Jurassic Dinos (early, middle, Late)
Early Jurassic Dinos rode metal bikes with equal sized wheels, chain or direct drive, single fixed gear, and solid rubber tires. Bikes now look like today's bikes. Early Jurassic Dinos road for transportation, sport, and fun. Early Jurassic Dinos are extinct unless frozen in Siberia
Middle Jurassic Dinos rode all steel bikes that used air-filled tires and chain drivetrains (elliptical chainrings debut too). Gearing systems incorporated freewheels, internal and external shifting systems, as well as traditional fixed gearing. Frame shifters dominated although some handlebar shifter systems were available. Toe straps and clips, nail on cleats, narrow saddles and crude helmets also define the Middle Jurassic epoch and are common in the fossil record. Good bikes and accessories were European (Campagnolo, Stronglight, Zeus, TA, Nervar), and Dino legends sprang up about which frame builder shaman had the most mojo. Dinos clothed themselves in wool and were weight obsessed (some drilled holes in their bike parts and frames). Many older living Dinos are from this period.
Invasive Japanese component companies (Japanolo) ushered in the Late Jurassic. These companies tried to compete with European component manufactures by copying their parts. Also, hard shell helmets, high-performance clincher tires, elliptical chainrings (again), and crude index shifting systems also define the Late Jurassic. Late Jurassic bikes were made of aluminum, titanium, plastic, and carbon too. Late Jurassic Dinos are relatively common and some are still pretty fast.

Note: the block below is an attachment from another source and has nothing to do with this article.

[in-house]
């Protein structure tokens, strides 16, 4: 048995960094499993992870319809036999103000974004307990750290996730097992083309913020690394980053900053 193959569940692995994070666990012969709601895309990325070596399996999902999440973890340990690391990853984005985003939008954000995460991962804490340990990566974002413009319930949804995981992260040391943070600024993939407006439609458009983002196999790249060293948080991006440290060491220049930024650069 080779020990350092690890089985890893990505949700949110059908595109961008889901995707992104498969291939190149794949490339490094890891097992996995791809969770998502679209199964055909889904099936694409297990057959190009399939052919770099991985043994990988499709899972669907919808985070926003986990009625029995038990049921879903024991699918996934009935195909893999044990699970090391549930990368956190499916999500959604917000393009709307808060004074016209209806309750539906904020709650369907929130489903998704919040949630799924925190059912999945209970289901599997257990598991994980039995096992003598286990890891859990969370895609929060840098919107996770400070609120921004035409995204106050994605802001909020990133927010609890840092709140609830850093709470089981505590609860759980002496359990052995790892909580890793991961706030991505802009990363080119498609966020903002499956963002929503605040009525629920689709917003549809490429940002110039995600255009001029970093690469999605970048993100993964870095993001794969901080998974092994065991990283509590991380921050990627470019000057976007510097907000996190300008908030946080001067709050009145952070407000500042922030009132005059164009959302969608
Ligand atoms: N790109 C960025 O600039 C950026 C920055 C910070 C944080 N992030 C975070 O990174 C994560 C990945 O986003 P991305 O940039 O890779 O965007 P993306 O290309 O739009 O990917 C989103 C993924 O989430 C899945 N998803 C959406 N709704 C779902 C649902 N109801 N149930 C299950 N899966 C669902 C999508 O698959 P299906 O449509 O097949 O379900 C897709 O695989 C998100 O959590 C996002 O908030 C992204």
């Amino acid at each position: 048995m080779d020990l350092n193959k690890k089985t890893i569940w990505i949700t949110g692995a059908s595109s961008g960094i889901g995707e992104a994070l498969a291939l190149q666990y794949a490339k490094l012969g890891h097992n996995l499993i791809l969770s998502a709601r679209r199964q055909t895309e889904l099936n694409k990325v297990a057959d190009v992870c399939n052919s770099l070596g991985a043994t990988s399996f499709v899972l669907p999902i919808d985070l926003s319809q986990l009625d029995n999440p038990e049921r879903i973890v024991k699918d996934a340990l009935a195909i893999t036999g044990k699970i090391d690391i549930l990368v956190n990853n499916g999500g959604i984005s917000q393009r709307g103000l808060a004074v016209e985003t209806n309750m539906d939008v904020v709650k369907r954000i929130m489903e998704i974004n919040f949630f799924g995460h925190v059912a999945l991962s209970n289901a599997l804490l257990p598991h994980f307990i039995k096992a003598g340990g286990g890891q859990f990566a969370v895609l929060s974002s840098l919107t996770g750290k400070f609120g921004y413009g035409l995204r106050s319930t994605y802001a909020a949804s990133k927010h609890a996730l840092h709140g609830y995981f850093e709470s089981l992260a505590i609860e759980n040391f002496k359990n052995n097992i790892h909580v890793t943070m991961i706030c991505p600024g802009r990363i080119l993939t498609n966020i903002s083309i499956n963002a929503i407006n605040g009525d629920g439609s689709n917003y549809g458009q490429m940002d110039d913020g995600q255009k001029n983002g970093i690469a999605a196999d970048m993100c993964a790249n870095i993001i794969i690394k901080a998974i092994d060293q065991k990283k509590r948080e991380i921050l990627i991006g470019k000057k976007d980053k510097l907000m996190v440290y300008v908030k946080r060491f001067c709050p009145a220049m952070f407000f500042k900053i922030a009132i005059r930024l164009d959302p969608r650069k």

Clipless pedals, index shifting (an early electric form too), cassette gears and widespread hardshell helmet use ushered in the early Cretaceous. Steel as a framebuilding material devolved into a cottage industry. The late Cretaceous saw two copy cat Japanese component companies become extinct while the Japanese company that did things its own way thrived (if you're thinking Shimano, you get a gold star). As an invasive, Shimano even displaced the premiere Euro company (two stars for guessing Campagnolo) on the European pro circuit. Many Early Cretaceous Dinos don't know what toe straps, nail on cleats, wool shorts, or frame friction shifters are. But elliptical chainrings reappeared again. Carbon as framebuilding material makes inroads. Hiring a coach, especially by riders who started riding late in life becomes popular. Hopefully, many new Dinos will be recruited from this period.